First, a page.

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Sub-Genre Media Newsletter:
Weekly musings on indie film, media, branded content and related items from Brian Newman.

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Redefining the Distribution Crisis

November 30, 2023

Everyone keeps talking about the crisis in film distribution, but... The crisis is not in distribution. There are a lot of options for distribution, ranging literally from A (24) to at least Y (YouTube, and yes, I could go to Z and say ZDF the German public broadcaster), but my point here is that when we talk about a crisis in distribution, we need to be a lot more precise and drill down to what specific parts of distribution aren’t working, because it’s not for a lack of distribution options. 
Sure, those options might not be remunerative, but they exist. That’s why I’m skeptical of anyone going around town talking about how we need some new platform for certain types of films (usually the ones they make). And to be clear, even I have proposed a platform as being part of the solution at times (frustration can foul one’s cognitive abilities), but what are we going to do? Build a better algorithm than Netflix, or just one that buys our films for gobs of money, seems to be the top proposed answers. I don’t think so.
In fact, if you’re an actual cinephile, everything is awesome, and you can find and watch anything and everything you may want to see (save for some non-restored archival gems). A film might be a little hard to track down, and it might pop from service to service, and you might have to subscribe (and then unsubscribe) to a lot of different little services, or pony up some digital cash to rent or buy what you want to see, and in extreme cases find an old DVD, but you can find almost anything you want (leaving aside some big censorship issues here, of course).
But this scenario also points us towards a couple of problems. One, it assumes you are a cinephile – you are plugged in enough to know what you want to watch before it hits theaters or streaming. Second, it assumes you can afford to pay a fair sum to fill your diary of watched films on Letterboxd. Not everyone is a rich cinephile. Let’s cut to the chase, two of the real problems are awareness and ease of availability. And for the majority of audiences – the ones who don’t read the trades, follow what premiered at Cannes (much less Locarno or Sundance or IDFA), awareness is your biggest issue. If we can consider that an actual issue at all – for this assumes that if only more people knew about these great films, more of them would watch them (demand them even), and all would be well with the world. I’m not sure that’s true, either, but the only way to find out would be to do some research or experimentation, which are two things no one in the film business ever wants to try out. And that doesn’t even touch the subject of whether anyone under 20 cares about any of this?!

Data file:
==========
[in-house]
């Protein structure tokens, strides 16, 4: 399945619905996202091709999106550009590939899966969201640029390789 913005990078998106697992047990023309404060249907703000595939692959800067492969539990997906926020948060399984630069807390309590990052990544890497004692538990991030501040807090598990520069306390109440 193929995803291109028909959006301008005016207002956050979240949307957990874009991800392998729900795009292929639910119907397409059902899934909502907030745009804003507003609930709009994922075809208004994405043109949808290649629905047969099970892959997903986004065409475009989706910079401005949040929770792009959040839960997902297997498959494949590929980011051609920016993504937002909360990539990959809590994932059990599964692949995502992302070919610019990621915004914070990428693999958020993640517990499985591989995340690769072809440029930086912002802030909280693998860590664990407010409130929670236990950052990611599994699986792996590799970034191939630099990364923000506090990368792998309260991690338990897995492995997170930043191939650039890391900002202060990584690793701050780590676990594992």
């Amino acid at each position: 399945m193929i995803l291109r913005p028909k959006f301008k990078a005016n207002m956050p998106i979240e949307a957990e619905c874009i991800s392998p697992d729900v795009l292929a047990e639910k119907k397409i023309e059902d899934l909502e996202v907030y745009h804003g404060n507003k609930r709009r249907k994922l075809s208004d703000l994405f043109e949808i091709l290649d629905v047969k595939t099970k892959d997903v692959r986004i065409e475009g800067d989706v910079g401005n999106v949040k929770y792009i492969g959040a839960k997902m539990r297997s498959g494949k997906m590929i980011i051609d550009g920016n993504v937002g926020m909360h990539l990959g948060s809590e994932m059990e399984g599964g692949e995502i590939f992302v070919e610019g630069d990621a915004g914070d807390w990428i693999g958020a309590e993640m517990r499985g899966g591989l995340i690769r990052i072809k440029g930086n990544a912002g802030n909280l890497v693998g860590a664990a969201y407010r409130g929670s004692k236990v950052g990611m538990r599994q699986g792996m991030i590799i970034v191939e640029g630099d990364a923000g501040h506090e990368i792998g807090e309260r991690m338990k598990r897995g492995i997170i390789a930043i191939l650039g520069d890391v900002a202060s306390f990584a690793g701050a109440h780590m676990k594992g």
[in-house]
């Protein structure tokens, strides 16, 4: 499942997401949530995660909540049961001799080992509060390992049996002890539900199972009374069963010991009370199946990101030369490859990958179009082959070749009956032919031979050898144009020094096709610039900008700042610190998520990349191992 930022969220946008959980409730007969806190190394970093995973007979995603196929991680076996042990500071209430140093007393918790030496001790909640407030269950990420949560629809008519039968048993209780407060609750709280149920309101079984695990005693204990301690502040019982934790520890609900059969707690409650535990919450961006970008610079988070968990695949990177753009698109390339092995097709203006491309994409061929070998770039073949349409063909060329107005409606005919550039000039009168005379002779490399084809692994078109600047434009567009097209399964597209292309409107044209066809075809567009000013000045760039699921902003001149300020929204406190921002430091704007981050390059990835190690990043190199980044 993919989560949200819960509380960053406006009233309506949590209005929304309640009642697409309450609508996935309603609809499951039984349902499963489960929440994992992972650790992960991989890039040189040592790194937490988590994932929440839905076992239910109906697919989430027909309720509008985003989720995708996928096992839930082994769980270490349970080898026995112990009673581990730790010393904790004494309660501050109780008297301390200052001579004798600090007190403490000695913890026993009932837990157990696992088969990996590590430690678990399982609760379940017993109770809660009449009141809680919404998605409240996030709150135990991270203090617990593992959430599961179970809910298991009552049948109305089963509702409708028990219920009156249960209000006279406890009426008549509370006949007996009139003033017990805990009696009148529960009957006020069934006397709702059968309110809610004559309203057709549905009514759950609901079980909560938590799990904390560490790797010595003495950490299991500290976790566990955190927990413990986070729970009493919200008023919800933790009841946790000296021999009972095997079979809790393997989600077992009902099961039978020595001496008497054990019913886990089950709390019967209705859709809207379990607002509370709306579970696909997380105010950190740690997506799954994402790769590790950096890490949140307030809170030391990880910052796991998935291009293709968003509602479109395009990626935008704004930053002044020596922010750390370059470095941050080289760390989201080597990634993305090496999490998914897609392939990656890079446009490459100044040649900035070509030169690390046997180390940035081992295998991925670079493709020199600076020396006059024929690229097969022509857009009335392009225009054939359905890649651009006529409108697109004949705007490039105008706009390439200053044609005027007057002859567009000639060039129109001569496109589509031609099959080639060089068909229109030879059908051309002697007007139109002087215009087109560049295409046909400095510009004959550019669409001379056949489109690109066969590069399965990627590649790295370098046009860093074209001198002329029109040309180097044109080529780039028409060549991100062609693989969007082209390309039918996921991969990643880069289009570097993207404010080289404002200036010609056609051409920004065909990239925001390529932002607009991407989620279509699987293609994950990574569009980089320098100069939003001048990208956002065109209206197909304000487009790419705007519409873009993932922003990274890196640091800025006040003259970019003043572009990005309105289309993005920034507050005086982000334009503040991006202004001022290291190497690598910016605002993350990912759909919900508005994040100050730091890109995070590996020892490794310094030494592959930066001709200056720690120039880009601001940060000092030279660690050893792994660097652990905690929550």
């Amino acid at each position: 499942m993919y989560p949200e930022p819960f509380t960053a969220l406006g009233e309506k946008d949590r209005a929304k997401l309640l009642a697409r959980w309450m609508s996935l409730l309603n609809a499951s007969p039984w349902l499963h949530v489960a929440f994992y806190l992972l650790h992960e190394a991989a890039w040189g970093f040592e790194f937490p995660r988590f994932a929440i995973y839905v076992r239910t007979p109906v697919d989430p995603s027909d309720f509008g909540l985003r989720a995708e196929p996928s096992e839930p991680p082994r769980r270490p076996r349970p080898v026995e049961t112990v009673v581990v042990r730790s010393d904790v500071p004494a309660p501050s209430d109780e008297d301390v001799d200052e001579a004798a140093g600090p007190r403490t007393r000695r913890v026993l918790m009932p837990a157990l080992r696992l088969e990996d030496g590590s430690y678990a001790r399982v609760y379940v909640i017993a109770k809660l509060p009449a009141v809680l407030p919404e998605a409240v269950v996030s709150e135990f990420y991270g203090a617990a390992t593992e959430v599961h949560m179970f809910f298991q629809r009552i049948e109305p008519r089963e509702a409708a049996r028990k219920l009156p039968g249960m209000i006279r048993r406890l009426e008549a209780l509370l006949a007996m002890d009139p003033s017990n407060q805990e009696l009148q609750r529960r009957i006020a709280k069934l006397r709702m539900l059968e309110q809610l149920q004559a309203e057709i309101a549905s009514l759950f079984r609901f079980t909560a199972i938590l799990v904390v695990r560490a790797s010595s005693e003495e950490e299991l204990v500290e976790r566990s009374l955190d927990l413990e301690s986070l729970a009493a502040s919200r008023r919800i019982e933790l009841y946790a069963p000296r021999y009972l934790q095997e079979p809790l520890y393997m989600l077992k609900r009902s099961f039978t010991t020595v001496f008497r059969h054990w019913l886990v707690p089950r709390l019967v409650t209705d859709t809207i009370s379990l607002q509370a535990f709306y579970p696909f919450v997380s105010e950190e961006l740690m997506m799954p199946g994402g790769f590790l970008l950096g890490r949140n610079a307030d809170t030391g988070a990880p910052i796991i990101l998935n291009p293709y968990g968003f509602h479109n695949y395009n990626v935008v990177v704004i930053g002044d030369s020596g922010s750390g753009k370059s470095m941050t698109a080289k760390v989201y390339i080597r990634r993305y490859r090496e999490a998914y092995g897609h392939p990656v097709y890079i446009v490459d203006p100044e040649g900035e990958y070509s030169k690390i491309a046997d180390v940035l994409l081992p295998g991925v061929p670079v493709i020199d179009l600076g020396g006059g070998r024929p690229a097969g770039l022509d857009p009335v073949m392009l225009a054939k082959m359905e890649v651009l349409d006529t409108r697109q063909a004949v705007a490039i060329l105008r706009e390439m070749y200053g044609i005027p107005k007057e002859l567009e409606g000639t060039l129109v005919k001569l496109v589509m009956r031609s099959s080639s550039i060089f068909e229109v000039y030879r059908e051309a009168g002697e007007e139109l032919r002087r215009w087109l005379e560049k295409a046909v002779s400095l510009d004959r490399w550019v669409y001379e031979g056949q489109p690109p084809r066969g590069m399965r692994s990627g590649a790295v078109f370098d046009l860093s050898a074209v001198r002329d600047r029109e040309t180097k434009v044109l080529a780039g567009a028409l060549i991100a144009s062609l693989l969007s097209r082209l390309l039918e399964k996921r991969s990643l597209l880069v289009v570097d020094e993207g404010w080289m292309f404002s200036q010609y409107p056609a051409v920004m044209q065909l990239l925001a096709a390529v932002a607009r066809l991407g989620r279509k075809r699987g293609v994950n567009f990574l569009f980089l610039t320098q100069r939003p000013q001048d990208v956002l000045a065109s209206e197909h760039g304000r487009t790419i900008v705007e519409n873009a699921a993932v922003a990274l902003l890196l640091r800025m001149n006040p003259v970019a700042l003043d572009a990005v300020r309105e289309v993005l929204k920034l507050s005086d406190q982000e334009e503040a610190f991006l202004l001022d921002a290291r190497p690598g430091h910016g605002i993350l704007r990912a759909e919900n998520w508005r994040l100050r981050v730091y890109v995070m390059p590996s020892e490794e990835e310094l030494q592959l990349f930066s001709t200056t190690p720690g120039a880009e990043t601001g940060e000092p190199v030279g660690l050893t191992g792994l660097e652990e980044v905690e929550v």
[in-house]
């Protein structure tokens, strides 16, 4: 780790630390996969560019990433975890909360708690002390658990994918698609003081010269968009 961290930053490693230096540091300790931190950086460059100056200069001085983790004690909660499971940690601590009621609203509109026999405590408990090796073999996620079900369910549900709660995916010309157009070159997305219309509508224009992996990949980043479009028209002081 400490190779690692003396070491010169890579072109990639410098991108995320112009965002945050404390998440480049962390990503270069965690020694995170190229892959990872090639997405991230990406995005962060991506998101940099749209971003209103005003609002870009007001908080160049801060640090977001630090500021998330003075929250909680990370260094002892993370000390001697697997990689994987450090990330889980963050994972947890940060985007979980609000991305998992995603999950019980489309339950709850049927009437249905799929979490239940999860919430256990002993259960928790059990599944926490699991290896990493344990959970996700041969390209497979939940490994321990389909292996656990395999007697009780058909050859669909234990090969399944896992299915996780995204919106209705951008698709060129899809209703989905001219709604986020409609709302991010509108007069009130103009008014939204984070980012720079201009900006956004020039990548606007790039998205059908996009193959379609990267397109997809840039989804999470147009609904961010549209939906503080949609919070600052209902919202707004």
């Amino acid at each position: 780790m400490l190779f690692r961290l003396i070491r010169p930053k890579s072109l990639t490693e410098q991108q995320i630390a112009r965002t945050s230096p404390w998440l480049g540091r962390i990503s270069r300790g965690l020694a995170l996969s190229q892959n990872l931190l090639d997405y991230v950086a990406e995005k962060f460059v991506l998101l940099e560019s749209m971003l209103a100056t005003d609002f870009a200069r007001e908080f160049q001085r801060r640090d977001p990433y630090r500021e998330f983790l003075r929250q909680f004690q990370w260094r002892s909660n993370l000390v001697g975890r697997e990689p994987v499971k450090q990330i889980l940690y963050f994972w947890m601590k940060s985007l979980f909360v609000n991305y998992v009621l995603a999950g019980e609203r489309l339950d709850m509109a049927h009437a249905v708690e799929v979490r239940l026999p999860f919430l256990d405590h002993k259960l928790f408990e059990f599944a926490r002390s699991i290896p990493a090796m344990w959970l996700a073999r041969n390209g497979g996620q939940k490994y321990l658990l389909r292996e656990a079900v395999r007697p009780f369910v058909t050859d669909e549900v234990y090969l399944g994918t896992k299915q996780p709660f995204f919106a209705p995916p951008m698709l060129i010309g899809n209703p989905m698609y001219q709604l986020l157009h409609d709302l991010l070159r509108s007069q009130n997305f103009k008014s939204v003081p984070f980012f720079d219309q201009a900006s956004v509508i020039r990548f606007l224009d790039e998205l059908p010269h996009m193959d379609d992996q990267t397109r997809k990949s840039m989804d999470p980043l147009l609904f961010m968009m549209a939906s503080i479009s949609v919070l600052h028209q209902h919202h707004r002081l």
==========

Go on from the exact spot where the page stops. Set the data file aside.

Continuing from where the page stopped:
"But Film X was released by Distributor Y, in theaters and on Platform Z and no one showed up, so there must not be an audience," you might say. Well, this points to another problem – no one I’ve ever met thinks that anyone knows how to distribute a film well anymore, and to be more precise, they don’t think any distributor (save maybe A24) knows how to do marketing now, if they ever did. The only exception to this firm belief is among distribution heads, but I bet if you ask their junior employees, they’d all have complaints about the lack of marketing knowledge & resources within their own company(-ies). Quick aside – none of the upstart streaming platforms for indies do any real marketing either, and just think audiences will magically appear, but that, too, is another article.
So, one of the biggest problems we have here is the marketing of the films. But before we explore how to fix that, we must acknowledge that brings us to a really big problem, because when you think marketing most minds go to advertising, and most advertising doesn’t work for shit. Which is why many brands have been moving to… making movies. But hilariously, they then hope that their movies get into the same system that does such a poor job marketing them, and what happens? Their bosses ask to see some real results and they can’t come up with anything… because the film marketing system (and data reporting system, but that’s another article) is broken and they should have released the film and marketed it themselves. 
But I digress. Although I’ll be back here soon, because I think the answer to our problems lies at least partially at the nexus of the traditional film folks and them brand ones. 
Ads barely work unless you’re ubiquitous. Good on you if you’re a Hollywood movie or Modello, but no indie films can break-through the noise with the ad budgets we can allocate. But we do it anyway, because no one’s ever been fired for taking out an ad in the NYT, even if no one reads it (except your cinephiles who already know about the film). So, we turn to PR. But most PR is a wasted today beyond showboating for Academy voters because… who reads anymore? Ok, to be fair, many of our potential audiences do read, but they don’t read the places our publicists target – the NYT, trades, etc. Our reading attention has been split into a million tiny pieces and the old guardians of our news just don’t make much of a dent anymore.